Bingo. Every time I feel like my bike isn't cornering well I realize it's because I'm getting lazy and sitting too far back. If you do the math it's a hell of a lot more effective to move your entire body weight forward 2 inches than to move 70 lbs forward 2mm...

  • BBrown626

Posted May 27, 2012 - 09:58 PM

#17

Wondering if anyone has any real feedback on this item. lowered my forks 5mm seemed to help with pushing but want more. Rode my buddies 2012 kx450f and bone stock the front end was planted and made you feel very confident. Looking for the same feel on my 2011 yz 450. Any other tips appreciated.
Thanks
Tim


The DRD kit does what they claim. It really does feel better in the corners and you can take tighter lines. I run my forks about 7mm up in the clamps.
This bike is very sensative to adjustments, particularly sag and fork height.
Of course you do need to set you bike up for your weight. Set your sag. Adjust the fork height for the track, etc. You can't just slip in the engine relocation kit and skip the basics.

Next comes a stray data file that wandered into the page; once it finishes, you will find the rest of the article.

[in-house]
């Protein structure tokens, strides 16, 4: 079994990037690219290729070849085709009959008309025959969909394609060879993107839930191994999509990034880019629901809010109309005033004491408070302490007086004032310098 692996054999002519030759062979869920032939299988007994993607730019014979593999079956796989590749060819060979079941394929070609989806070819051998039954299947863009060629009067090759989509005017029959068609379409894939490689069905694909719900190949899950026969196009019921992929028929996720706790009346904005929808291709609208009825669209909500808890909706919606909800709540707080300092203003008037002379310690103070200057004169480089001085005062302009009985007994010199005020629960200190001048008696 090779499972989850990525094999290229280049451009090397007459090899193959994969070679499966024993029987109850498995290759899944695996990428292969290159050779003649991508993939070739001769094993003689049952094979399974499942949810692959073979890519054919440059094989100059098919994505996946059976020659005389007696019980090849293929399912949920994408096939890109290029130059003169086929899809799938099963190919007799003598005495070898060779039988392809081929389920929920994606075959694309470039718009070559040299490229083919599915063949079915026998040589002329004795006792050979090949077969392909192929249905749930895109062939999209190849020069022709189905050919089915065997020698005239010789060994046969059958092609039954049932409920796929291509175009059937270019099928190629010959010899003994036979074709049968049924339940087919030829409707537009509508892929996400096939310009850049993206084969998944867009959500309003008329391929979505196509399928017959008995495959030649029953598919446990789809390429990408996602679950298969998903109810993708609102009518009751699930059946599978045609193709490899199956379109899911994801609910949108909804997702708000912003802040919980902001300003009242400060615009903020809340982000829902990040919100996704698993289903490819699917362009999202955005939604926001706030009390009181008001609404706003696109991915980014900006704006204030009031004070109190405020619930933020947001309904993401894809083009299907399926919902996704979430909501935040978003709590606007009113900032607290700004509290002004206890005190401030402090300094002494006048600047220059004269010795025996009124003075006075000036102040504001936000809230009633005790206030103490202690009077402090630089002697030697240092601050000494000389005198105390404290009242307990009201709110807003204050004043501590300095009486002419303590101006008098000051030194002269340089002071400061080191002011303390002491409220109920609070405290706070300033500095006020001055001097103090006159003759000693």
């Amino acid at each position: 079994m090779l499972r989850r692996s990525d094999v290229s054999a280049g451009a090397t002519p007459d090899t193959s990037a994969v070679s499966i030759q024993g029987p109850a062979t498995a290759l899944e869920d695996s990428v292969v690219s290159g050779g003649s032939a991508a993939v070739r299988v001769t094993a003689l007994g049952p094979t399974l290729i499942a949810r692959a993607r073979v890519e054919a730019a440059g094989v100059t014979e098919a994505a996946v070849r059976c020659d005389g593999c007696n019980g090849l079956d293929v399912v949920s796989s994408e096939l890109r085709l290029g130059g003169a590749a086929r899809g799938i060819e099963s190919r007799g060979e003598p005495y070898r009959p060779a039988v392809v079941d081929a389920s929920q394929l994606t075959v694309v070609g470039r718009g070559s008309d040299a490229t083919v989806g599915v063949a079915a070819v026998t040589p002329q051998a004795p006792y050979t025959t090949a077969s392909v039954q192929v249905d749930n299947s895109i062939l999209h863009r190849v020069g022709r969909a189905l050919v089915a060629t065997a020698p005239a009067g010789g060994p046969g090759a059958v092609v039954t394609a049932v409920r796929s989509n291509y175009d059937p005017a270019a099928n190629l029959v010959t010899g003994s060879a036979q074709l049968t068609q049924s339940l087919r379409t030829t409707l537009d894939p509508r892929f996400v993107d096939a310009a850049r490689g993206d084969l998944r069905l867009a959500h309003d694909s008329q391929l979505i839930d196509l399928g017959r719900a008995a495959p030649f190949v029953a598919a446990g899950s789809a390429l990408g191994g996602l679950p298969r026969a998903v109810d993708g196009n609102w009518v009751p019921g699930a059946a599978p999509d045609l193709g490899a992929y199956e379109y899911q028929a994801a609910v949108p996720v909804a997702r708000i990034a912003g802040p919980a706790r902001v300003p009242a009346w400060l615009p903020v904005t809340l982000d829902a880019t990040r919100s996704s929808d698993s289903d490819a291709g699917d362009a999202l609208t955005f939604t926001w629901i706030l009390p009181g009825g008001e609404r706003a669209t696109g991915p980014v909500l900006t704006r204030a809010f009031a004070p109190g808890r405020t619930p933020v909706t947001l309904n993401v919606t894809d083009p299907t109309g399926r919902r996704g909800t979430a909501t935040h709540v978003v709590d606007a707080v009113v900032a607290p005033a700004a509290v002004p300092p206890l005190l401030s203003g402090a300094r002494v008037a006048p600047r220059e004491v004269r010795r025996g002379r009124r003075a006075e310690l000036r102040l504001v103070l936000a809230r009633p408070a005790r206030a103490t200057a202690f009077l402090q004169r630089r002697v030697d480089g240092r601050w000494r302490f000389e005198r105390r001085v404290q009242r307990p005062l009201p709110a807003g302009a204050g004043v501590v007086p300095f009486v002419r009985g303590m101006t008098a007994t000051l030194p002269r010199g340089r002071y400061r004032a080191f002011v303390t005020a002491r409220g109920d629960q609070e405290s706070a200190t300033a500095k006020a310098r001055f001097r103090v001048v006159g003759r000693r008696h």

• rotax800

Posted June 03, 2012 - 05:52 AM

#18

Wondering if anyone has any real feedback on this item. lowered my forks 5mm seemed to help with pushing but want more. Rode my buddies 2012 kx450f and bone stock the front end was planted and made you feel very confident. Looking for the same feel on my 2011 yz 450. Any other tips appreciated.
Thanks
Tim

Sorry guys, meant raised forks 5 mm.

  • rotax800

Posted June 03, 2012 - 05:56 AM

#19

The DRD kit does what they claim. It really does feel better in the corners and you can take tighter lines. I run my forks about 7mm up in the clamps.
This bike is very sensative to adjustments, particularly sag and fork height.
Of course you do need to set you bike up for your weight. Set your sag. Adjust the fork height for the track, etc. You can't just slip in the engine relocation kit and skip the basics.

Yeah, I get it. Bike was all set up for my weight prior to adjusting fork height or installing my relocate kit, and i've since found the sweet spot for me to be 5 mm raised with 105 mm sag, though im on the verge of needing a heavier spring. Gonna try to lose a few pounds first, lol

  • FZ1426

Posted June 03, 2012 - 05:29 PM

#20

The good news is you've still got room for improvement by going to a heavier spring and/or going to 100mm of sag. It will turn much better with less sag.The manual recommends 90-100 mm.

Have a cheeseburger and a beer! :cry: